When Russell Wilson was a small boy, he would join his father in front of the mirror in the morning.
Harrison Wilson III would rub shaving cream on both of their faces. He'd bought Russell a razor without a blade in it, and they would "shave" together before Harrison left for work.
Telling the story brought a smile to Russell Wilson as he prepared to begin his junior season as N.C. State's quarterback. After a lengthy illness, Harrison died at age 55 on June 9, one day after Russell was selected by the Colorado Rockies in the major league draft.
N.C. State coach Tom O'Brien attended the funeral and watched Russell speak eloquently about his father. It became obvious to O'Brien at the service that Wilson would return to play football at N.C. State this season, even though he would join the Rockies organization for the summer and has his degree in communications.
O'Brien believes Russell has returned to football this season to prove he can play in the NFL after his father came within an eyelash of doing it 30 years ago. Harrison Wilson, a wide receiver, was the last player cut by the San Diego Chargers in the preseason of 1980.
Russell said that's half true.
"It is my dad's dream that I can in a way fulfill," Wilson said. "But it's also my dream."
Russell Wilson graduated in three years while playing both football and baseball at N.C. State (he's now taking post-graduate courses).
The Wilson family tree shows that Russell's academic ability, energy and poise have been passed down through generations.
His grandfather, Harrison Jr., served as president of Norfolk State for more than 20 years. Russell's grandmother, Lucy Wilson, was a professor and administrator at Old Dominion.
One of Russell's uncles, Ben Wilson, is a Harvard law school graduate and a decorated lawyer in Washington, D.C. Russell's father excelled in football and baseball at Dartmouth before attending law school at Virginia, where he met Russell's mother, Tammy, when she was an undergraduate.
"To look at his father's family and his mother's family, they're very impressive people," O'Brien said.
Harrison Wilson was the top wide receiver on a Dartmouth team with lots of talent. His teammates included linebacker Reggie Williams, who went on to play 14 years with the Cincinnati Bengals; longtime NFL kicker Nick Lowery, and Gregg Robinson, who became a New York Jets defensive lineman.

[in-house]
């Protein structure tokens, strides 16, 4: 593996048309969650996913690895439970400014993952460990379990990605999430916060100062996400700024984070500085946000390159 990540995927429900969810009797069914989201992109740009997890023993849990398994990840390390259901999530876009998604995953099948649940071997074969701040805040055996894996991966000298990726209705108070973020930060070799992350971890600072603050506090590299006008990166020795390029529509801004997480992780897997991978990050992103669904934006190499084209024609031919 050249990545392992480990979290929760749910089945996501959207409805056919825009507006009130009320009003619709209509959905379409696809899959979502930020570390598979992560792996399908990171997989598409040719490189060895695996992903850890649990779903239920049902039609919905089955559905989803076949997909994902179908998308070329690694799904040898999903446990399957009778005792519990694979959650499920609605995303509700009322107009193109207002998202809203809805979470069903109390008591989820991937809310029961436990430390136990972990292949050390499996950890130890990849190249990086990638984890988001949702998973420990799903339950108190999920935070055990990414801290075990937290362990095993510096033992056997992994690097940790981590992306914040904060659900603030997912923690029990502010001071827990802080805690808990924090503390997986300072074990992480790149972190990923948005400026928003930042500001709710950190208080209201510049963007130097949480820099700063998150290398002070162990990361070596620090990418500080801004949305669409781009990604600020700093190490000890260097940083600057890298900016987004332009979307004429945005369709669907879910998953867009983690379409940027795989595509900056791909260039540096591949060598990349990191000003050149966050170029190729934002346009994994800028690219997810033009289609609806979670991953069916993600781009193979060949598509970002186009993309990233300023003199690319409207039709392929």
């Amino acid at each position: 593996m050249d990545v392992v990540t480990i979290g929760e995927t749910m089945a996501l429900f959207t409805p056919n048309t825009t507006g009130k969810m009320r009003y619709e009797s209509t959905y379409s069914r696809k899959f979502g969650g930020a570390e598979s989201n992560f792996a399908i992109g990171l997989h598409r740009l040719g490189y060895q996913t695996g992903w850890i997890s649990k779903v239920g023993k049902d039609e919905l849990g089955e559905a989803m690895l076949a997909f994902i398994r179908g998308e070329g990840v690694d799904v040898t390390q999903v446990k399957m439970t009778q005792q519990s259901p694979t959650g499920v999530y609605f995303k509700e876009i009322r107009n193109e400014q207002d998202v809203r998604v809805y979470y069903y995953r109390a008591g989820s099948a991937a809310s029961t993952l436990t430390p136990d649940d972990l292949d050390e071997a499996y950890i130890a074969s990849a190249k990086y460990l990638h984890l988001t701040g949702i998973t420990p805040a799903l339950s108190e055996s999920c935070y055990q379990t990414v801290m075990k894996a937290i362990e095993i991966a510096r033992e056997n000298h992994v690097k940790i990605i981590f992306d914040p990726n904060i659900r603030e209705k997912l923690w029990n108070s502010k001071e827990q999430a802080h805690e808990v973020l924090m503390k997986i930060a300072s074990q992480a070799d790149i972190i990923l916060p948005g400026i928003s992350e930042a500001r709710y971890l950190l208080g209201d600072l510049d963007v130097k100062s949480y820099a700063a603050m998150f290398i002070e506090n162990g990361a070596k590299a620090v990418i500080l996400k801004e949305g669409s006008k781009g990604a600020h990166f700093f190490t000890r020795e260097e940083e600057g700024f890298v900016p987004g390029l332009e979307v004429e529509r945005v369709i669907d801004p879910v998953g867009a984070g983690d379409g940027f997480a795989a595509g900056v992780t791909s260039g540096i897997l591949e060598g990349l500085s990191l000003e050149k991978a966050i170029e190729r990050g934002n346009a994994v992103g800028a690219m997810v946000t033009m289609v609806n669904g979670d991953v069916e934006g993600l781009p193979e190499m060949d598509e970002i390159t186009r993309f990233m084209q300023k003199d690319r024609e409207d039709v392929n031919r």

Ben Wilson said Harrison was daring, could make tacklers miss in the open field and had outstanding hands. Russell's Houdini-act, cut-across-the-field, 29-yard scoring run against Miami in 2008 reminded his uncle of the kind of plays Harrison used to make.
"When I see Russell play, I see his father," Ben Wilson said. "When I see him cut against the grain, I see his father. When I see him face second- and third-and-long and ignore a prior play that was a poor play, I see his father. There's a resilience, there's a perseverance that does not come by accident. It's a quality that is learned, and I think he learned it from his father."
Harrison Wilson also was tough. In 1976, in the second-to-last game of his Dartmouth career, Wilson separated his shoulder. He played the second half anyway against Brown, and then persevered through the season finale against Princeton to tie the school career receptions record of 65, which hadn't been equaled in 27 years.
He went on to Virginia to study law. His father knew Paul "Tank" Younger, a scout with the Chargers, and convinced him to give Harrison a tryout after his third year of law school.
To prepare, Harrison wrapped himself in plastic trash bags underneath a full sweatsuit, put boots on and ran laps around The Lawn, the historic grassy field in the middle of the original campus grounds designed by Thomas Jefferson.
"He'd beg his buddies to work out with him so he could get ready to go try out for the NFL," said Harrison Wilson IV, Russell's brother.
He got his shot at a mythical time in Chargers history and almost made it pay off.
The final cut
Harrison tried out with the Chargers of coach Don Cor yell, quarterback Dan Fouts and tight end Kellen Winslow, who were revolutionizing the NFL passing game.